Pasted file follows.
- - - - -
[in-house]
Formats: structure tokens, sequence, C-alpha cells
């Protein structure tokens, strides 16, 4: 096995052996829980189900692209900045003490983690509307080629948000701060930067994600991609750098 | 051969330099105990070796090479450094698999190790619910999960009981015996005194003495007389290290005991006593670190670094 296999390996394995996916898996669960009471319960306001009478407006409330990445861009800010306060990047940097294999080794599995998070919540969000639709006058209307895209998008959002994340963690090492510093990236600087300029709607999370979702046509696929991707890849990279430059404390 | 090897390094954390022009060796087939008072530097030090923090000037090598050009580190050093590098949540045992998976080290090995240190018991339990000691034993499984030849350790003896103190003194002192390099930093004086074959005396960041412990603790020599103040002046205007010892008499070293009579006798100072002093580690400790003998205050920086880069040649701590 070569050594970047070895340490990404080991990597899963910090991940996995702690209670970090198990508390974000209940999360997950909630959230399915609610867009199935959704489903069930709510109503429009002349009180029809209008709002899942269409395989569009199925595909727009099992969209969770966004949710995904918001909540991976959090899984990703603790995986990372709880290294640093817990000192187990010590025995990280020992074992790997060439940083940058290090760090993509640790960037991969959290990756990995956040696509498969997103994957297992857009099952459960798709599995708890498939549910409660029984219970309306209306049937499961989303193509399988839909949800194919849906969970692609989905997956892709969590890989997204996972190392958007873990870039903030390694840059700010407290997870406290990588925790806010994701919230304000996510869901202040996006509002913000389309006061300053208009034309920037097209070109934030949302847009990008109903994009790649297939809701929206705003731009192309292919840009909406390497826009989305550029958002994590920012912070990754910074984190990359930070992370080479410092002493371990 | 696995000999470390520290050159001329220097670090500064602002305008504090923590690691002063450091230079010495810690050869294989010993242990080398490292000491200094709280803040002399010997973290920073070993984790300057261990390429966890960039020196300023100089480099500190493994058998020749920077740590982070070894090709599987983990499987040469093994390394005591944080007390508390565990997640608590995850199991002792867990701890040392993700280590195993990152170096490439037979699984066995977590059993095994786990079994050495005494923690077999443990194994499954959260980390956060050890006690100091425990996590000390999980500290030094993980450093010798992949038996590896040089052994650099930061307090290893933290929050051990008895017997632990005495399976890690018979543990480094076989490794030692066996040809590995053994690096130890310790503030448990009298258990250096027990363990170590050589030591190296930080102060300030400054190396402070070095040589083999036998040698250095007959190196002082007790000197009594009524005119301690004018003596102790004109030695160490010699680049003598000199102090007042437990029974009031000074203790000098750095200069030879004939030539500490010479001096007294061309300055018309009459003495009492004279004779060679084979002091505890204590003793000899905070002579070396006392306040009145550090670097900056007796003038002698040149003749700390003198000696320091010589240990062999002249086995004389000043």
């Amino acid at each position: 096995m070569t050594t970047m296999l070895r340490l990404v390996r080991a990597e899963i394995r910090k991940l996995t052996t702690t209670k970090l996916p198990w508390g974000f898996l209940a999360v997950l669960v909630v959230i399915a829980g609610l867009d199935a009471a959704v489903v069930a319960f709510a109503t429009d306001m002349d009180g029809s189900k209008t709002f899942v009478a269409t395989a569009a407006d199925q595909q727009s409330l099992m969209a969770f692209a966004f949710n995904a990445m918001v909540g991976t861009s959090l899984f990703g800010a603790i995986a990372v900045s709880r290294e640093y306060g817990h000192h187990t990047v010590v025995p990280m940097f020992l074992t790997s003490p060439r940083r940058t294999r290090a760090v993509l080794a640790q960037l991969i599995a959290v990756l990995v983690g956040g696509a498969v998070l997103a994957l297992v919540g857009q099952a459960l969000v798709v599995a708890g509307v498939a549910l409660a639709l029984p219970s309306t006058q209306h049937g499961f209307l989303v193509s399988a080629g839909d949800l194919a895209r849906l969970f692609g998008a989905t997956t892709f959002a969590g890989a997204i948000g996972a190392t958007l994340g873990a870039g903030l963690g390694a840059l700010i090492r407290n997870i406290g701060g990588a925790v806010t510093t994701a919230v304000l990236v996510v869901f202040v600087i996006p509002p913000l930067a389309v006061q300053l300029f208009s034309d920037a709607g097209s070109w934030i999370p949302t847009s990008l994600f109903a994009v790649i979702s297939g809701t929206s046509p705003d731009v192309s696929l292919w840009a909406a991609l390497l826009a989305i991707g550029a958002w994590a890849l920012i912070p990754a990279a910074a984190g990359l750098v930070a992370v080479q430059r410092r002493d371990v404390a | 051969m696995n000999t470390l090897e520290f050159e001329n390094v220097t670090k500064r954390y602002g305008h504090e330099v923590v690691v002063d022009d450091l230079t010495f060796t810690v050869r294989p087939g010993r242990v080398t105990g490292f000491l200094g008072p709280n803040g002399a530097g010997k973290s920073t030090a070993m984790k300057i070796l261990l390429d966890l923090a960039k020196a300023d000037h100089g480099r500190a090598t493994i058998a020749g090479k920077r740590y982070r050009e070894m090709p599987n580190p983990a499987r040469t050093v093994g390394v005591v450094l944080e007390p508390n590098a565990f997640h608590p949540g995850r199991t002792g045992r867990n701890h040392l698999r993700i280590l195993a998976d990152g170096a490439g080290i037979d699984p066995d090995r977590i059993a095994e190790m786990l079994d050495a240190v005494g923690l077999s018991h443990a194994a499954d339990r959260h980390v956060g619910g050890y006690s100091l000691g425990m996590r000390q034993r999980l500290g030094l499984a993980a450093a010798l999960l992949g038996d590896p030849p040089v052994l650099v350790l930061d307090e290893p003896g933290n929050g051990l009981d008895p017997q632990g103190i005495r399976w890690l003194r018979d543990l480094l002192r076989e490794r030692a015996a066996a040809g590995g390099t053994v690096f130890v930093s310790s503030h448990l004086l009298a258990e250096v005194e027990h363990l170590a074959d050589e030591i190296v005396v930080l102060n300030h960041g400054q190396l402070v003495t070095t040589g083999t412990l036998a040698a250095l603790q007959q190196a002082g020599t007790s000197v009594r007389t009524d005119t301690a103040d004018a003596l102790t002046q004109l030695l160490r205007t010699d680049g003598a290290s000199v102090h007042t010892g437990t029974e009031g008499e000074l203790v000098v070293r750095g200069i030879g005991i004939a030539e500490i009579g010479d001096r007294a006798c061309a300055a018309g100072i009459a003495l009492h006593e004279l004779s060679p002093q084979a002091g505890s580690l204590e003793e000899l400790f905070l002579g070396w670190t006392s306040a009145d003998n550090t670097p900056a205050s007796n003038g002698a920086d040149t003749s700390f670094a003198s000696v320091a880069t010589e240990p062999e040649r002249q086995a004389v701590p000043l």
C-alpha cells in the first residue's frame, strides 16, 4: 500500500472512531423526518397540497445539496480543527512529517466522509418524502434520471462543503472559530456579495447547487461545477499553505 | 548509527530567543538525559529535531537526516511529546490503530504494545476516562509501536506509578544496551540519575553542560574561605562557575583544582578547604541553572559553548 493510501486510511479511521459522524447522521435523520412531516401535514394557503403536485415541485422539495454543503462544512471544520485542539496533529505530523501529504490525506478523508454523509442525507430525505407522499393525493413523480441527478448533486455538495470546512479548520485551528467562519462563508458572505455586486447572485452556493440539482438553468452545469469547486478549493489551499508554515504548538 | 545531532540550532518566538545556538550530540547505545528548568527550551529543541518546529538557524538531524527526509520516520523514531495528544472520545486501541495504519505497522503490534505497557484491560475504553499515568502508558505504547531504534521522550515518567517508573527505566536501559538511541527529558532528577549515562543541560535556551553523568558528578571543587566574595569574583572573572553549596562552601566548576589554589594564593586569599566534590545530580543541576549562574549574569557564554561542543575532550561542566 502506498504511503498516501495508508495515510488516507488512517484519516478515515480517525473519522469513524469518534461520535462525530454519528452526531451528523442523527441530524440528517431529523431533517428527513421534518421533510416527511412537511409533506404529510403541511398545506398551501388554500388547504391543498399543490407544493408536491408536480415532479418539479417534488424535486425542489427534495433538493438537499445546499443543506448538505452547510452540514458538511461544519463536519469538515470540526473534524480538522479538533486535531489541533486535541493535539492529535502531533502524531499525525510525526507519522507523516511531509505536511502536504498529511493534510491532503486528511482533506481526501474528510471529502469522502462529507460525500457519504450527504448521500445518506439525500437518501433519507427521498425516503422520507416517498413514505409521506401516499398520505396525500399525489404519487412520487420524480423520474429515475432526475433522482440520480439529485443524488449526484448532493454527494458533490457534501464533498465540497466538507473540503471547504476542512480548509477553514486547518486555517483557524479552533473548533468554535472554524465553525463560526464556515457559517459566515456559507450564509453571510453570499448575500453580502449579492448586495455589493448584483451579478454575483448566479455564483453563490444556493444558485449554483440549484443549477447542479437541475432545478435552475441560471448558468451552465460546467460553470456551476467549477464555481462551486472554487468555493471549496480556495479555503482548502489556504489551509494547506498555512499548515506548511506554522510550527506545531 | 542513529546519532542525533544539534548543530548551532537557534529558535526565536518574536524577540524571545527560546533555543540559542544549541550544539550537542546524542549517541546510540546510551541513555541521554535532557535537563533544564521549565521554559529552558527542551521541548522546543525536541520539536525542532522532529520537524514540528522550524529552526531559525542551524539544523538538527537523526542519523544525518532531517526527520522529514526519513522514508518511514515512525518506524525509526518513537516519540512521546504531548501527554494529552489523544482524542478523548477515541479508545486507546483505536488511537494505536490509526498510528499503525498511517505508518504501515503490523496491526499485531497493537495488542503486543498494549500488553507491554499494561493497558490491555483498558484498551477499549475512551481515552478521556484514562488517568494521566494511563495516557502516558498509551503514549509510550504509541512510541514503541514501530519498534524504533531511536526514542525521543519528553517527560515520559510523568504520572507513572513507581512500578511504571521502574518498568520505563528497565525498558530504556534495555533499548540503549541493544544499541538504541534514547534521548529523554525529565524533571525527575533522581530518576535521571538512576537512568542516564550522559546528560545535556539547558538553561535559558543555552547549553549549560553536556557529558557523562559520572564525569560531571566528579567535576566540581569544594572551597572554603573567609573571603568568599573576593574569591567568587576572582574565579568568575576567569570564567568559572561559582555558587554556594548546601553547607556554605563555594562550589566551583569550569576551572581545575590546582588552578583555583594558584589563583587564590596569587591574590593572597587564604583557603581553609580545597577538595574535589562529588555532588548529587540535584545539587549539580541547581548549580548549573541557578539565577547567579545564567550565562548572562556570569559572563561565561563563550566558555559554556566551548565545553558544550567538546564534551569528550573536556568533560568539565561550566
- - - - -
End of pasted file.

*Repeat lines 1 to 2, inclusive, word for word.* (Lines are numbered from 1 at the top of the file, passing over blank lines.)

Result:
[in-house]
Formats: structure tokens, sequence, C-alpha cells